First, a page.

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International Journal of Modern Trends in Engineering


and Research
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Market analysis of transmission expansion planning by expected cost


criterion
EPURU.BHANUTEJA1, K.V.KISHORE2, DR.I.PRABHAKAR REDDY3
1

M-Tech scholar, Dept of EEE, Narayana Engg College, Nellore


2
Asst Professor Dept of EEE, Narayana EnggCollege, Nellore
3
Professor & H.O.D Dept of EEE, Narayana EnggCollege, Nellore

Abstract: - In this paper a new market Based approach for transmission expansion planning in
deregulated power systems is presented. Restructuring and deregulation has exposed transmission
planner to new objectives and uncertainties. Therefore, new criteria and approaches are needed for
transmission planning in deregulated environments. In this paper we introduced a new method for
computing the Locational Marginal Prices and new market-based criteria for transmission expansion
planning in deregulated environments. The presented approach is applied to Southern Region (SR)
48-bus Indian System by using scenario technique EXPECTED COST CRITERION.
Keywords: - Competitive electric market, Transmission expansion planning, Uncertainty, Scenario
techniques, power transmission planning, price profile, Expected cost criterion
I. INTRODUCTION
Transmission system is one of the major components of the electric power industry. If the electric
loads increases, transmission expansion planning should be increased timely and proper way to
facilitate and promote competition. Restructuring and deregulation of the power industry have
changed the aims of transmission expansion planning and increased the uncertainties. Due to these
changes, new approaches and criteria are needed for transmission expansion planning in deregulated
power systems. Transmission expansion planning approaches can be classified into: Nondeterministic approaches, and Deterministic. In non-deterministic approaches the expansion plan is
designed for all possible cases which may occur in future with considering the occurrence probability
of them. In deterministic approaches the expansion plan is designed only for the worst cases of the
system without considering the probability of occurrence (degree of occurrence) of them. Hence,
Non- deterministic approaches are able to take into account the past experience and future
expectations. Nondeterministic approaches can be classified in: Static, and Dynamic approaches.
1.1 Non-deterministic Transmission Expansion Planning Approaches
Uncertainties can be classified in two categories: Random, and Non-random uncertainties.
Random uncertainties are deviation of those parameters which are repeatable and have a known
probability Distribution. Hence, their statistics can be derived from the past observations.
Uncertainty in load is in this category. Non-random uncertainties are evolution of parameters which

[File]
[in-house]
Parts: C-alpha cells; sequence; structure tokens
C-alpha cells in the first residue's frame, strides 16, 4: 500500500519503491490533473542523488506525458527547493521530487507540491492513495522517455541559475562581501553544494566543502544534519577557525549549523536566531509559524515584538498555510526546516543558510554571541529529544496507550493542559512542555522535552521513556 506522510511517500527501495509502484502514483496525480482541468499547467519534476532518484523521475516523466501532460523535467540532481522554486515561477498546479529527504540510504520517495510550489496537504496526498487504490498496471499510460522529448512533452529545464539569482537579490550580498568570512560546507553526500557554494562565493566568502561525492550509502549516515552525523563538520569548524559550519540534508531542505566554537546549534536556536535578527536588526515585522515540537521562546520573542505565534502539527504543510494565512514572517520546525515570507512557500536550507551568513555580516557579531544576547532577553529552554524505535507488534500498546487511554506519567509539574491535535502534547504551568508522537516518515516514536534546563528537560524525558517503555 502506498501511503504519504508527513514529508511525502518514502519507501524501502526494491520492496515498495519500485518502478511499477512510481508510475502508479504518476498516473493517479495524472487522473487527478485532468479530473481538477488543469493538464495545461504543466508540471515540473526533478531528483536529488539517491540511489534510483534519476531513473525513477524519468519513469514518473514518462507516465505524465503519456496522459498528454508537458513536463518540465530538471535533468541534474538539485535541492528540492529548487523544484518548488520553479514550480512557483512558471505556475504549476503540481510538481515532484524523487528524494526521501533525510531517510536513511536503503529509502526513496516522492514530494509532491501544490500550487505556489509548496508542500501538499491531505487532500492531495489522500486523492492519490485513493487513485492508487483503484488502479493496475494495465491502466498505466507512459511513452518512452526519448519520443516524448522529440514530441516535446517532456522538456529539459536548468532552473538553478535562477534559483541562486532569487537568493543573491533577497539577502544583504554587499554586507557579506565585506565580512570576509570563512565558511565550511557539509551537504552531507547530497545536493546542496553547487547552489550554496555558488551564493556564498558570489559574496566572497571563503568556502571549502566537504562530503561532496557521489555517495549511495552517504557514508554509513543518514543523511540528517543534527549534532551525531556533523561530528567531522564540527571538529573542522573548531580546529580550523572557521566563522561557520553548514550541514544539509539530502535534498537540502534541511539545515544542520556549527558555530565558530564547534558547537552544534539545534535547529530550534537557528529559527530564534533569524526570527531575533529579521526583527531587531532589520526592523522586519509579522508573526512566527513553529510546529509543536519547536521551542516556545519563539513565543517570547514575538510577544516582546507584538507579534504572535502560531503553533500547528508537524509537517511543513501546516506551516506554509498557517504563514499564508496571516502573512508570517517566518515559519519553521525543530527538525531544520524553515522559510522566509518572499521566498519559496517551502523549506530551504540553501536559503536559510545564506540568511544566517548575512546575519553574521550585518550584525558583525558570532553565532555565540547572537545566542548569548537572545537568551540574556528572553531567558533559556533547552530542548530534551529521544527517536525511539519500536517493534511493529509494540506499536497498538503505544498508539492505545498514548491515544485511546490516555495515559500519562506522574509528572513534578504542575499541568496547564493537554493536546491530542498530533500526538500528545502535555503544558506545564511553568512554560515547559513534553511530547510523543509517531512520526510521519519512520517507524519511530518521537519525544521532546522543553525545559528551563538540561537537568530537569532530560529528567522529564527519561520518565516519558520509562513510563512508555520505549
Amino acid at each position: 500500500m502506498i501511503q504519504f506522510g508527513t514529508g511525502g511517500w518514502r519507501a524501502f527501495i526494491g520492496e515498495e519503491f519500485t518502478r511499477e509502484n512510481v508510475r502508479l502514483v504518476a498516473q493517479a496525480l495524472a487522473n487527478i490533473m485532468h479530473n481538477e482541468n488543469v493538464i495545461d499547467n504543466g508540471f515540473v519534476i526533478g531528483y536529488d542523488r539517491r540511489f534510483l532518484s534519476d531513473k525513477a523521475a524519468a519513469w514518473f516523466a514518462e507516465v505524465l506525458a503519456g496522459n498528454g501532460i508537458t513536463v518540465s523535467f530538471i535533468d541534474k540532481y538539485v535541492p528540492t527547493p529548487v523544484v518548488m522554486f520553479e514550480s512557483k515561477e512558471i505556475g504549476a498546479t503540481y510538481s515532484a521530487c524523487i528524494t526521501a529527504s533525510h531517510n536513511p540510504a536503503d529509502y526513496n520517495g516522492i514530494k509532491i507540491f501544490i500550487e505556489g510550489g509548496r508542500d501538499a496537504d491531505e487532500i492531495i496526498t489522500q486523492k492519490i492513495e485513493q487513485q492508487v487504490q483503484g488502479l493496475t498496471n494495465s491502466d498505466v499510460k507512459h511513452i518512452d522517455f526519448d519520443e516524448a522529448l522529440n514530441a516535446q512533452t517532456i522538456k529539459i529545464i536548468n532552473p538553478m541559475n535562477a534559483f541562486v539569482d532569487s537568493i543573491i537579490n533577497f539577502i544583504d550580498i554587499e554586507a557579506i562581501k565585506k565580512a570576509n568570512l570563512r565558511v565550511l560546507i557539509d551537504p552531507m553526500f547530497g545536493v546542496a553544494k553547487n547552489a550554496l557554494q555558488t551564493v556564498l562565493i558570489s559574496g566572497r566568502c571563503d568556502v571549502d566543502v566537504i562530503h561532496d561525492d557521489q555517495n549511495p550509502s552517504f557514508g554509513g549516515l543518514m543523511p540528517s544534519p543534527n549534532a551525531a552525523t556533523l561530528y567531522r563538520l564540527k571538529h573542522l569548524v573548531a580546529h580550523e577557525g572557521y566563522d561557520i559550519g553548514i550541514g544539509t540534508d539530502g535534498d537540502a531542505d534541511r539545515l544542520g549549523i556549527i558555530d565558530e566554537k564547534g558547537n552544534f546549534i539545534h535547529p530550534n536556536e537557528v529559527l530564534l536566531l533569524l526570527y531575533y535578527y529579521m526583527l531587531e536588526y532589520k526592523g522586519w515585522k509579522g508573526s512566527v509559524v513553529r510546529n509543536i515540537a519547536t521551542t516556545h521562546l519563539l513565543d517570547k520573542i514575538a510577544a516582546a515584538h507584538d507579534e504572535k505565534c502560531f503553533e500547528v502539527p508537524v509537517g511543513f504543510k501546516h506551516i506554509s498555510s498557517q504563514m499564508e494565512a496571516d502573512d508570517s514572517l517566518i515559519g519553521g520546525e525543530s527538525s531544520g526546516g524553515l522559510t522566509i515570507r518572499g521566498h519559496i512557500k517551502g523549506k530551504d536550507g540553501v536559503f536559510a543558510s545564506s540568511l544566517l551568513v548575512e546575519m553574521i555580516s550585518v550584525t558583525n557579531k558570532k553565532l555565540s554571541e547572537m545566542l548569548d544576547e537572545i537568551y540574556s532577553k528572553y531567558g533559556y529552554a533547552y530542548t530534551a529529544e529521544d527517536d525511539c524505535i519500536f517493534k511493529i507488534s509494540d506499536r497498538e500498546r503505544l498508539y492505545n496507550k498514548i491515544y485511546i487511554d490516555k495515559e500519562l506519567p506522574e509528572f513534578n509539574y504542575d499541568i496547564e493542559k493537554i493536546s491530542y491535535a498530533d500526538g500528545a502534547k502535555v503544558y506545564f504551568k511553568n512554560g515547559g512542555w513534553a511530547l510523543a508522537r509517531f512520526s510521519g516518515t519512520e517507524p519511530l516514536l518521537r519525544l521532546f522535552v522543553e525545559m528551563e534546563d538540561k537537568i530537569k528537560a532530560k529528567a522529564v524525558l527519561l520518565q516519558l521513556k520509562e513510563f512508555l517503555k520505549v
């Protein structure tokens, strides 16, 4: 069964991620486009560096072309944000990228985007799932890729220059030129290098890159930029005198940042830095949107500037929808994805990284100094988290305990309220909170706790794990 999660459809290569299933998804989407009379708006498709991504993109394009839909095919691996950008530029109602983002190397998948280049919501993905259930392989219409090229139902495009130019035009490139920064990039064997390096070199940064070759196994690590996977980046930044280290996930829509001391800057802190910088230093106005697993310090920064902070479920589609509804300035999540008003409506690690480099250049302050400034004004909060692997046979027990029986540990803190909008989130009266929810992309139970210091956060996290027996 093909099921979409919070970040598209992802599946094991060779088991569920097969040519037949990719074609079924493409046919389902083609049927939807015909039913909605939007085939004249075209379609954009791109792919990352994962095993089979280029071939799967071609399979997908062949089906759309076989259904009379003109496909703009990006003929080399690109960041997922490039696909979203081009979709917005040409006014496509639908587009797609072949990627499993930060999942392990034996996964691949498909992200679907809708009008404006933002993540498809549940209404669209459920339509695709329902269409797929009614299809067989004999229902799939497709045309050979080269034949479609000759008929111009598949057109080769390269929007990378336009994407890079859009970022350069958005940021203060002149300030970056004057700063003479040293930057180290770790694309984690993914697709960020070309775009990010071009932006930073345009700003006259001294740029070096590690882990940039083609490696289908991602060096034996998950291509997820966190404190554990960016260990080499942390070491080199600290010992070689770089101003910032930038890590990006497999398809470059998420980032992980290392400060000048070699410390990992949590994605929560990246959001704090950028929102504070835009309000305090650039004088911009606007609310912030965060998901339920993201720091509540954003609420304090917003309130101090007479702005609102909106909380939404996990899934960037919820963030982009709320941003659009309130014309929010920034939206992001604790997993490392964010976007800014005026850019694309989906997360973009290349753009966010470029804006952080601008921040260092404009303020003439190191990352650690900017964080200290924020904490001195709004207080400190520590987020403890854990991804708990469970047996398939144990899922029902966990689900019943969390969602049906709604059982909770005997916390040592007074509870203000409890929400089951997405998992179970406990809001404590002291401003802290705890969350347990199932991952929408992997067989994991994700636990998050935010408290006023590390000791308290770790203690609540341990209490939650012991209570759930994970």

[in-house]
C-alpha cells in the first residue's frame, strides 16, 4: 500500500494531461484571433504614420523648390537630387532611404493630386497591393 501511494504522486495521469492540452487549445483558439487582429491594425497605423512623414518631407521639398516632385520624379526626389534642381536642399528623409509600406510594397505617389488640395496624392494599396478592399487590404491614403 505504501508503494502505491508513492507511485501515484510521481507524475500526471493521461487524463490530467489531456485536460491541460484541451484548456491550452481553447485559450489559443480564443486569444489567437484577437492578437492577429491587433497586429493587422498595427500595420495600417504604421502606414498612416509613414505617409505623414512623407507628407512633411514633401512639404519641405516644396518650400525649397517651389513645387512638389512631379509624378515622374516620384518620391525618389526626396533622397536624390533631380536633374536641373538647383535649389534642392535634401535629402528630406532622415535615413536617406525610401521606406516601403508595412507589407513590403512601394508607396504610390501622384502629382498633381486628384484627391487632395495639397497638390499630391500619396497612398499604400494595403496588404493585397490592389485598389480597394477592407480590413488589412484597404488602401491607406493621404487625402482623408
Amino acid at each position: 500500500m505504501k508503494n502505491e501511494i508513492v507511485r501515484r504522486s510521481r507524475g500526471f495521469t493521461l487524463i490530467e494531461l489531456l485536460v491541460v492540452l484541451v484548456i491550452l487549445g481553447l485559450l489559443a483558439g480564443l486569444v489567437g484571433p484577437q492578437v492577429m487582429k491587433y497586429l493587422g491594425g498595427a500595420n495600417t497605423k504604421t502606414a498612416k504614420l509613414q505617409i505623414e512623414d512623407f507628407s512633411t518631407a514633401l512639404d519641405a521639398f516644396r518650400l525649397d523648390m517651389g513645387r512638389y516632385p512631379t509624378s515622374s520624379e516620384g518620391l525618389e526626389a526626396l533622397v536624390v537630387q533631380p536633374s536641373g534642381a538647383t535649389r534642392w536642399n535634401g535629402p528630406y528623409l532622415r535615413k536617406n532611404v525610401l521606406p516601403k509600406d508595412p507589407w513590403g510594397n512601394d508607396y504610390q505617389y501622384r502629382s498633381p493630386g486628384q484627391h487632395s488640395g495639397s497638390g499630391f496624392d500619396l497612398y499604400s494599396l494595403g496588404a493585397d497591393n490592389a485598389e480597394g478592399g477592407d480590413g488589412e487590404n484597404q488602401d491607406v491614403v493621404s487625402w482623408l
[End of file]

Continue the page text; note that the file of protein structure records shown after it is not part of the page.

are not repeatable and hence their statistics cannot be derived from the past observations. Nondeterministic approaches which have been used for transmission expansion planning are:
Probabilistic load flow, Probabilistic based reliability criteria, Scenario technique, Decision analysis,
Fuzzy decision making. Probabilistic load flow and probabilistic based reliability criteria approaches
take into account random uncertainties. Scenario technique considers the non-random uncertainties.
State of the art review on transmission expansion planning approaches is presented in this paper.
Transmission expansion planning approaches for: Regulated, and Deregulated power systems.
The main objective of power system planning in regulated power systems is to meet the demand of
loads, while maintaining power system reliability. In this environment uncertainty is low.
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International Journal of Modern Trends in Engineering and Research (IJMTER)


Volume 01, Issue 05, [November - 2014] e-ISSN: 2349-9745, p-ISSN: 2393-8161

Transmission expansion planning is centralized and coordinated with generation expansion planning.
Planners have access to the required information for planning. Therefore, planners can design the
least cost transmission plan based on the certain reliability criteria. In deregulated power systems
participants take their decisions independently. Consumers adjust their loads according to the price
signals. Availability of independent power producers is uncertain. Wheeling powers are time varying
and affect the nodal prices of the control areas that they pass through. Transmission expansion
planning is not coordinated with generation expansion planning. Hence, there is not a specified
pattern for load and dispatched power in deregulated power systems. Due to these uncertainties
expansion of transmission networks have been faced with great risks in deregulated environments.
Therefore, the final plan must be selected after the risk assessment of all solutions. Since risk
assessment is characteristically based on probabilistic and stochastic methods, probabilistic methods